Ensham hopes to reinstate close to 150ha of the open-cut coal mine to flood plain conditions. Results from the trials were obtained to determine the most efficient method to meet strict environmental and engineering requirements for the ongoing placement and compaction of capping layers.
HEADS UP ON TAILINGS
Broons Impact Rollers were used by Cooks Construction to carry out layering work for the Century Zinc mine in Lawn Hill, Queensland, one of the largest zinc mines in the world.
With several tailings dams at the site ranging from 50m to 1000m in length, and varying in height from 5m to 30m, storage capacity will total 56m m3 of tailings deposits when complete.
Concerns about the in-situ densities of the earthfill resulted in the need for completed layers to be proof-rolled prior to the placement of subsequent layers.
Broons BH-1300 (8t module) machines successfully proof-rolled completed layers previously compacted with vibrating rollers, ensuring absolute confidence in the integrity of the dam, while identifying soft spots for treatment.
GOING THE DISTANCE
With the continued globalisation of mining and construction companies, there can be operations across many time zones.
Broons employs sophisticated transport infrastructure to support the demands of its truly international customers. Since the 1980s, the manufacturer has been sending the Square Impact rollers via road, rail, sea and even air, to meet the demand from companies the world over.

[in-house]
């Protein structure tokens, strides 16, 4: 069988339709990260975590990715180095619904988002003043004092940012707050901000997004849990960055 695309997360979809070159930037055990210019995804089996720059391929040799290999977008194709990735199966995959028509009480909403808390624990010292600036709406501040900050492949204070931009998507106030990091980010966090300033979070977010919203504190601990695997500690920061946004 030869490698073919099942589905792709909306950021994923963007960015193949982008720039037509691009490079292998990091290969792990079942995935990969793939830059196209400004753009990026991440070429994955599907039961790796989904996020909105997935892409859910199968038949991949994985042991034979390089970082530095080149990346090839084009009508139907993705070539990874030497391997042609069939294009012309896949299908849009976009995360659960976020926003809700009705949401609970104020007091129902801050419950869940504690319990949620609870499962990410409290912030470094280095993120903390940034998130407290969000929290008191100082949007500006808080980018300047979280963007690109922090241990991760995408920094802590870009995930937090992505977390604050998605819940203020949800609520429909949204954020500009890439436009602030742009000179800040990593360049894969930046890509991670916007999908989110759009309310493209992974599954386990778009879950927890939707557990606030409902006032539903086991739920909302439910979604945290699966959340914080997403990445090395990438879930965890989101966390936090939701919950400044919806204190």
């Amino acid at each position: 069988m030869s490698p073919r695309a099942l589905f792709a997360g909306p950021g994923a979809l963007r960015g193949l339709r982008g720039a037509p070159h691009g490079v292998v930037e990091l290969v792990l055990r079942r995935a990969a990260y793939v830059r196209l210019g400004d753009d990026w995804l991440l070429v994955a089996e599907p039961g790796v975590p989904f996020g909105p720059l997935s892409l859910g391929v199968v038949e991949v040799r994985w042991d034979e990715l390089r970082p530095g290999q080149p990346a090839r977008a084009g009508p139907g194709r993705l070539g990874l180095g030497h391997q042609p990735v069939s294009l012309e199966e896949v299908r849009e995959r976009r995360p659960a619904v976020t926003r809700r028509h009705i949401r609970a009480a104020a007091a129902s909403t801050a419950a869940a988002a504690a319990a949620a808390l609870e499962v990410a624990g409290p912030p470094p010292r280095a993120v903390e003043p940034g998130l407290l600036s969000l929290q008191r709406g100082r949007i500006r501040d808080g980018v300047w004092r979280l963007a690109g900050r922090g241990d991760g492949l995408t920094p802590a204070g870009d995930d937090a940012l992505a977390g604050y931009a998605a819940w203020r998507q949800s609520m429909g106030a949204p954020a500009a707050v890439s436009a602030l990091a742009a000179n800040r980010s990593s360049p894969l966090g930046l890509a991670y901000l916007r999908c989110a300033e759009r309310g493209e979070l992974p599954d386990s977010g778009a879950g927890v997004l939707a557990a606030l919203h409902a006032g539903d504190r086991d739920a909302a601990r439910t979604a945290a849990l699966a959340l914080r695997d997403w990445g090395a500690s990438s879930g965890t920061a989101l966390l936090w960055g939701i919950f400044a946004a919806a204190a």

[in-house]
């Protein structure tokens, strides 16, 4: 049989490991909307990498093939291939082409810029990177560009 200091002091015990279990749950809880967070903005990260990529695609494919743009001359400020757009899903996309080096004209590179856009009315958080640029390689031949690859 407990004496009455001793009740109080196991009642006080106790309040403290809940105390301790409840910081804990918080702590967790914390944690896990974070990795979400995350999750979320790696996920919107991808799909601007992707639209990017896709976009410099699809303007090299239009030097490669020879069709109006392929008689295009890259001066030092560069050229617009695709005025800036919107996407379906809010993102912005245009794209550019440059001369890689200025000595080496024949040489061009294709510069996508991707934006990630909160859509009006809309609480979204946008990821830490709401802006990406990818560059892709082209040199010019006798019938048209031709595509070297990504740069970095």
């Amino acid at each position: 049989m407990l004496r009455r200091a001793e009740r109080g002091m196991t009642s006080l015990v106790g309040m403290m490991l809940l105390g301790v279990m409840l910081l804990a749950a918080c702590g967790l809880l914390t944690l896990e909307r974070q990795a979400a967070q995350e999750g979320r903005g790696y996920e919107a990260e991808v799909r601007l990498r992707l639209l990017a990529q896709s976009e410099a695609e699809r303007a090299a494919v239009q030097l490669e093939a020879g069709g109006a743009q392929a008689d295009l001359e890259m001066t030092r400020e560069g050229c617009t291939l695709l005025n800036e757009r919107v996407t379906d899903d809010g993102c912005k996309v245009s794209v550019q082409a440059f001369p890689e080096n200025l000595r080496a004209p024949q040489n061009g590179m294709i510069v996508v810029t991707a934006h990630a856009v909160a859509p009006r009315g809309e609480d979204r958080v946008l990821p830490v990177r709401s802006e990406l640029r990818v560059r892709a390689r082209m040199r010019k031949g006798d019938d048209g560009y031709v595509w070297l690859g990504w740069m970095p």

Often matched with suitable tractors, the machines can be stripped down for the most effective packaging.
“Given most of our clients work in remote regions, the transport costs can be significant so our operations team spend a lot of hours finding the best transport solution,” Mr Bowes said.
“Often this can be dictated by the urgency of the need for the equipment. “In the Middle East we flew 25 units with tractors, which was unprecedented; but our clients were working just three days after the equipment left our shores.” Domestically, long haul road freight into WA from the east can be expensive but Broons recently partnered with SCT Logistics to provide a cost-effective solution using the rail service across the Nullarbor.
The rollers have been revered worldwide for transforming haul roads, with their deep compaction, low maintenance and speed to sites.
Costing a fraction of the savings to be made, a Square Impact Roller with matched tow tractor is ready for hire or purchase now, from Broons’ extensive Australia-wide fleet. Broons is renowned for its commitment to customer service, and provides full in-field operator training and service to the industry, backed up with a comprehensive and prompt parts operation.
Resistance is futile.
A Broons Impact Roller doing what it does best: breaking rocks.
A tyre damaged by driving on rocks.
An example of tyre wear caused by driving on poor condition roads.
Rock and roll: A before-and-after comparison of rocks after they’ve been rolled.